With the increase in unemployment filings and the expansion of unemployment benefits brought on by COVID-19, states across the country, including Kansas and Missouri, have experienced a significant rise in unemployment claim fraud due to identity theft. Scammers are using a variety of techniques to steal identity information, such as previous credit card data breaches, e-mail phishing schemes, and computer intrusions, among others. These scammers are using the stolen names and personal information of people who have not lost their jobs or who are already retired from their jobs to illegally make unemployment claims and attempt to collect the benefits.
Importance of Reporting Unemployment Fraud
Reporting and preventing this type of unemployment claim fraud is important for a variety of reasons. First, the fraud is slowing the delivery of benefits to people in real need. Additionally, a fraudulent claim made in the name of a current employee is an indication that the employee’s personal information has been stolen and there is a risk of further financial harm to the employee. Finally, fraudulent unemployment claims cost employers money. Employers’ tax rates are affected by unemployment claims by former employees, so unreported and unresolved fraudulent claims will negatively impact the employer’s tax rates.
What Should Employers Do?
As an employer, be prepared to work with employees to catch and report fraudulent unemployment claims quickly. Often, the employer is the first to receive notice of the claim as the state department of labor inquires about the nature of the alleged termination to determine eligibility for the claim. Other times, the employee may receive similar department of labor correspondence. Ask employees to report any fraudulent claims as soon as they learn about them, and frequently and diligently check unemployment reports. The employer and the employee should immediately notify the state unemployment benefits agency of the fraud. Use the links provided below to report fraudulent unemployment claims.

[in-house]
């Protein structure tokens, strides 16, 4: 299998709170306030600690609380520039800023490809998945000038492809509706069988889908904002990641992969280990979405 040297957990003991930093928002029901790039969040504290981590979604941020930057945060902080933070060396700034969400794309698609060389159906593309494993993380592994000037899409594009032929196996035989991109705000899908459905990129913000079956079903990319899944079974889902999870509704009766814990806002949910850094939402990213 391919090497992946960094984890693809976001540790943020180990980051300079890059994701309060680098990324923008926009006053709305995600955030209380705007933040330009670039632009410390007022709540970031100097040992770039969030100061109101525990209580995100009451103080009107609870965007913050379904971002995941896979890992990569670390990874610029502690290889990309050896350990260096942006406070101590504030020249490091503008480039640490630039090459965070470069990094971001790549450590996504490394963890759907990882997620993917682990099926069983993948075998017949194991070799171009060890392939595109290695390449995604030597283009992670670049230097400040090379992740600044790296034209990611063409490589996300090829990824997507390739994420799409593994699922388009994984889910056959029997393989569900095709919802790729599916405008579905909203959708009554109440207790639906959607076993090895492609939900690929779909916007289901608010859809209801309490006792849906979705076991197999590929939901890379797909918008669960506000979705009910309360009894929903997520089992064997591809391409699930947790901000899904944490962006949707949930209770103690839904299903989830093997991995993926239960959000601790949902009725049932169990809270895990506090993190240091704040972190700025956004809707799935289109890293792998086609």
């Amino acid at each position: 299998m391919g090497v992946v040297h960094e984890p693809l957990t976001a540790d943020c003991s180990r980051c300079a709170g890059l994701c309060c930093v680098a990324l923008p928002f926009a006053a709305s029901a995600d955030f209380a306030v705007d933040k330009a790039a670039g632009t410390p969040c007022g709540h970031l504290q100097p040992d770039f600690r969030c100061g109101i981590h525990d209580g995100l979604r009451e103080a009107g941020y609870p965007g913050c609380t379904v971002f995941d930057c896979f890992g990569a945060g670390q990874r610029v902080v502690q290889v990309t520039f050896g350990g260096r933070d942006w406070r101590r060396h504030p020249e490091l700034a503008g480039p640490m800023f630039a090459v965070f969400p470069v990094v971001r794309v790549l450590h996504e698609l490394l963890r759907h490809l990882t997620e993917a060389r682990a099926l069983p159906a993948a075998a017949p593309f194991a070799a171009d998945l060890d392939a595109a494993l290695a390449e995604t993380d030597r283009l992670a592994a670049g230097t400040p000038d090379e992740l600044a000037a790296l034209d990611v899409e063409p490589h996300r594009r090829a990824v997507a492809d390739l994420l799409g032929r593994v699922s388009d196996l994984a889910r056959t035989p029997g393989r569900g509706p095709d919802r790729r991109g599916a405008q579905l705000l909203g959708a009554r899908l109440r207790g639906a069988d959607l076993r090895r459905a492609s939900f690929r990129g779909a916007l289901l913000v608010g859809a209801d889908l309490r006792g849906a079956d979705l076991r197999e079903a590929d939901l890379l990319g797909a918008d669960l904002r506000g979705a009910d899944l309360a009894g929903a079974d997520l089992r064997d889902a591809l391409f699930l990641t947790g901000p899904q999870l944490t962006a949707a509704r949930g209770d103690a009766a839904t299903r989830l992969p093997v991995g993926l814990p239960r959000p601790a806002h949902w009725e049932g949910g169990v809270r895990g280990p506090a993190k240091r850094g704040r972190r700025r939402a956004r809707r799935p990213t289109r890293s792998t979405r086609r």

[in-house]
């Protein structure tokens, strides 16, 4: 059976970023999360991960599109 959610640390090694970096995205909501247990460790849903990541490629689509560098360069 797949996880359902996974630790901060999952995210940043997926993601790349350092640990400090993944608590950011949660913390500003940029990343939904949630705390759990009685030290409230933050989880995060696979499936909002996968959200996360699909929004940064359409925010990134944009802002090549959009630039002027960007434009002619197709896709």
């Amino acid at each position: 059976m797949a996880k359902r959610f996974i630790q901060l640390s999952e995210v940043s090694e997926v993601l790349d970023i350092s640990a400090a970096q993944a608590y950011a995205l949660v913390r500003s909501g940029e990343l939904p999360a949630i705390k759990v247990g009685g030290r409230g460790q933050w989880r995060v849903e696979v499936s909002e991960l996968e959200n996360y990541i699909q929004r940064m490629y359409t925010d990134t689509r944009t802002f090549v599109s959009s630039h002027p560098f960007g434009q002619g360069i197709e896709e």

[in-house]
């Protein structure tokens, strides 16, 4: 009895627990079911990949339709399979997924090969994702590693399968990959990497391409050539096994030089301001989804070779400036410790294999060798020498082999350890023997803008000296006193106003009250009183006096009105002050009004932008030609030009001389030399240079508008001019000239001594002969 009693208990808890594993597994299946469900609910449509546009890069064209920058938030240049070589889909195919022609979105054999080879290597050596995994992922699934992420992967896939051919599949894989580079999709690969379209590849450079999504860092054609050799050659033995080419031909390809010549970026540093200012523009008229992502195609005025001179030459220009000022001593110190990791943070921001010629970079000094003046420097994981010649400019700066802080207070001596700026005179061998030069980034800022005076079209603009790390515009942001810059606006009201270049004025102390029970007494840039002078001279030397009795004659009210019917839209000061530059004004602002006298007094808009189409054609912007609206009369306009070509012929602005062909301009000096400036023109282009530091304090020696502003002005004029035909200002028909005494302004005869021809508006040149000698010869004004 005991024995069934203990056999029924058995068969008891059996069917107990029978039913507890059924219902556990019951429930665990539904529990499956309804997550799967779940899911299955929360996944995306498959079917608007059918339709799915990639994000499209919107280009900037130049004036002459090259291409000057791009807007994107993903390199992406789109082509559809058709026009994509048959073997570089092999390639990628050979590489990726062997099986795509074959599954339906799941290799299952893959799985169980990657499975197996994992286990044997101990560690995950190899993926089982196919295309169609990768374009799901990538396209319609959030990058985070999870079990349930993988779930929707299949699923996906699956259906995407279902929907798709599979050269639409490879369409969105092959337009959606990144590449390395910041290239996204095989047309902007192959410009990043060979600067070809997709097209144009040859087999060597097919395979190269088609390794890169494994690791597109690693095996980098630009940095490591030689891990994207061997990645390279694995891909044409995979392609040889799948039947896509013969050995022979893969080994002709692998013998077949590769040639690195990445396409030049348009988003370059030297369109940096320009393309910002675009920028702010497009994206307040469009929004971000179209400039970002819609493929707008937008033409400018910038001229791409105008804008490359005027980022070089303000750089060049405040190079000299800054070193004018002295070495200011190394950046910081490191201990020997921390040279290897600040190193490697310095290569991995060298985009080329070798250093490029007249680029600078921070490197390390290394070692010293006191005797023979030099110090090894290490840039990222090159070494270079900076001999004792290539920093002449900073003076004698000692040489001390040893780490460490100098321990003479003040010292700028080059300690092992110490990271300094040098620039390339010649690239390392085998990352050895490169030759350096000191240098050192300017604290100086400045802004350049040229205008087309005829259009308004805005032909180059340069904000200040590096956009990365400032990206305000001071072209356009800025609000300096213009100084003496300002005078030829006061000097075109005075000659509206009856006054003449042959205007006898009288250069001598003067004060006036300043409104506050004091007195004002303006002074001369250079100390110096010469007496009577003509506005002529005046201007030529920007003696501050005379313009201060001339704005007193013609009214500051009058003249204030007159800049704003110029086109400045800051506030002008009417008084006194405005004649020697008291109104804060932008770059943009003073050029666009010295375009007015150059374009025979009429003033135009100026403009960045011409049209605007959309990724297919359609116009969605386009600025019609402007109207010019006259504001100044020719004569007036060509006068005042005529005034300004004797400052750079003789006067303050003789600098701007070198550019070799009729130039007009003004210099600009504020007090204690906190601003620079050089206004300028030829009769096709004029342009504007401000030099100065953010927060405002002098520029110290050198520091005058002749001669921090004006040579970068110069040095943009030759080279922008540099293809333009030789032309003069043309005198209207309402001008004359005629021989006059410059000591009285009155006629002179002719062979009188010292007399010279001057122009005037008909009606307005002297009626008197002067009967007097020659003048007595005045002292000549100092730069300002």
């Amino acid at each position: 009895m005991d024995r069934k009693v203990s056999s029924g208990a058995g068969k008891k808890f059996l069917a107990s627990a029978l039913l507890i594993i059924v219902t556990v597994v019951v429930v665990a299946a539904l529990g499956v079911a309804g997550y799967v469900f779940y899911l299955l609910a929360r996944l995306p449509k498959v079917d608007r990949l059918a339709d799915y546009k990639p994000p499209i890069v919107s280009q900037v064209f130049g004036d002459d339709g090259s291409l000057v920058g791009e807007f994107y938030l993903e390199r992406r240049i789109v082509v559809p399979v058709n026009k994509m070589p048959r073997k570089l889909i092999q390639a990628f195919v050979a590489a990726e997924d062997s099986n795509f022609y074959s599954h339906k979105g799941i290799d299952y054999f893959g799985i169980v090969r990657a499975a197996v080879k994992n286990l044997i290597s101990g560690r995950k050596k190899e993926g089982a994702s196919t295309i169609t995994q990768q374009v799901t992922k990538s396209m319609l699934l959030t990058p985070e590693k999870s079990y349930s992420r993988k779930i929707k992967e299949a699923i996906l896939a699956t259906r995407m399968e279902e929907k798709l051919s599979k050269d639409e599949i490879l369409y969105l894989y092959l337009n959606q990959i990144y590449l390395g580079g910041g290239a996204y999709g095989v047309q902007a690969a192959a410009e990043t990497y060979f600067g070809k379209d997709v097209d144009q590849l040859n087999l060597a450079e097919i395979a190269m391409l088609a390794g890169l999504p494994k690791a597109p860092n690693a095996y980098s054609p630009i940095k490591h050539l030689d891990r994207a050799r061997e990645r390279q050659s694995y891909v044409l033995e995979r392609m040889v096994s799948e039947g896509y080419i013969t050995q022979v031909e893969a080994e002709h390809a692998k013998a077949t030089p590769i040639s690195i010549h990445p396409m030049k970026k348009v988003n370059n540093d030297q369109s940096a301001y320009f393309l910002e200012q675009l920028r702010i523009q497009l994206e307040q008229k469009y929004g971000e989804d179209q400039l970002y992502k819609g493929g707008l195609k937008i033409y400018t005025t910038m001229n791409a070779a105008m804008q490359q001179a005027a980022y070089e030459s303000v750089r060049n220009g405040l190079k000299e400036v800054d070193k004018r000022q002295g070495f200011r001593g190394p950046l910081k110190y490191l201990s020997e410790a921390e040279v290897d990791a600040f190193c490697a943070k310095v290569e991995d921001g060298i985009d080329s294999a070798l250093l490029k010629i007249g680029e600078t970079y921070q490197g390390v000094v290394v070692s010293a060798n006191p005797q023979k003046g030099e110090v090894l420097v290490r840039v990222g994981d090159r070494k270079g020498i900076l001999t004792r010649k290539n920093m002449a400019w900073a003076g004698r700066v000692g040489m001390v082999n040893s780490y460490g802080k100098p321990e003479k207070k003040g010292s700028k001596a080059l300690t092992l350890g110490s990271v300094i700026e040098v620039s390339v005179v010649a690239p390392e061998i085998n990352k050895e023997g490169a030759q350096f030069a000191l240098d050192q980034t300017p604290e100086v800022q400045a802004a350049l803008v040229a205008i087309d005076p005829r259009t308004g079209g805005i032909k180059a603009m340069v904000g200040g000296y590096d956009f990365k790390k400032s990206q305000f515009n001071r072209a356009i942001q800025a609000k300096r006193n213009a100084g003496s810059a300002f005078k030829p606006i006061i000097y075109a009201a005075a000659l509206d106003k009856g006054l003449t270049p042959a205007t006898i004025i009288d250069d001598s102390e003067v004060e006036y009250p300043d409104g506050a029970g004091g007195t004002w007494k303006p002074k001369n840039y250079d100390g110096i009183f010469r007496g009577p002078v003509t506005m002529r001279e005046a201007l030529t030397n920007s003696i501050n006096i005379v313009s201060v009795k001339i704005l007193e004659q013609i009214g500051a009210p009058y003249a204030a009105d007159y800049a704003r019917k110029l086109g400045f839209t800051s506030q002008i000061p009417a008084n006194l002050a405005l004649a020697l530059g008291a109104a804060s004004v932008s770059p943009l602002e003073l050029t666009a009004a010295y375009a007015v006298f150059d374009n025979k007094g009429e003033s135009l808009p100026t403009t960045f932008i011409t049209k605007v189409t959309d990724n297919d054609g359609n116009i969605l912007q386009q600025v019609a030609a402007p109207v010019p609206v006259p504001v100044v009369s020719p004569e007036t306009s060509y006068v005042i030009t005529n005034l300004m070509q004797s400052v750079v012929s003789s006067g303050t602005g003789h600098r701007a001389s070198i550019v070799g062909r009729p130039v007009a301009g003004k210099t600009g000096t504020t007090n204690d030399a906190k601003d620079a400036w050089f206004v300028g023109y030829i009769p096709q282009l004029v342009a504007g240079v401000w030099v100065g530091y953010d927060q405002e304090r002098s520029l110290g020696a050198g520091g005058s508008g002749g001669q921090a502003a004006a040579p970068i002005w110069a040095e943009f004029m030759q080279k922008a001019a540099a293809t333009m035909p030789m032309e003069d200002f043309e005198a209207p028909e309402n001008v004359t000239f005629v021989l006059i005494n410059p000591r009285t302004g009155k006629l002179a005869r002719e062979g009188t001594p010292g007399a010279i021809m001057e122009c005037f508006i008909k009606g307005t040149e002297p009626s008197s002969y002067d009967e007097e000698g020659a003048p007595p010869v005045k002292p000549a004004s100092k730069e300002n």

Employers may also want to advise affected employees to file a report with the Federal Trade Commission to report the identity theft and receive step-by-step help. Employers should also consult with their IT department to ensure that scammers are not obtaining employee information directly from their own databases.
If you have questions or need further guidance related to unemployment benefits and unemployment claim fraud, the employment attorneys at Martin Pringle are ready to help.
Use the following links to find more information or to report unemployment fraud: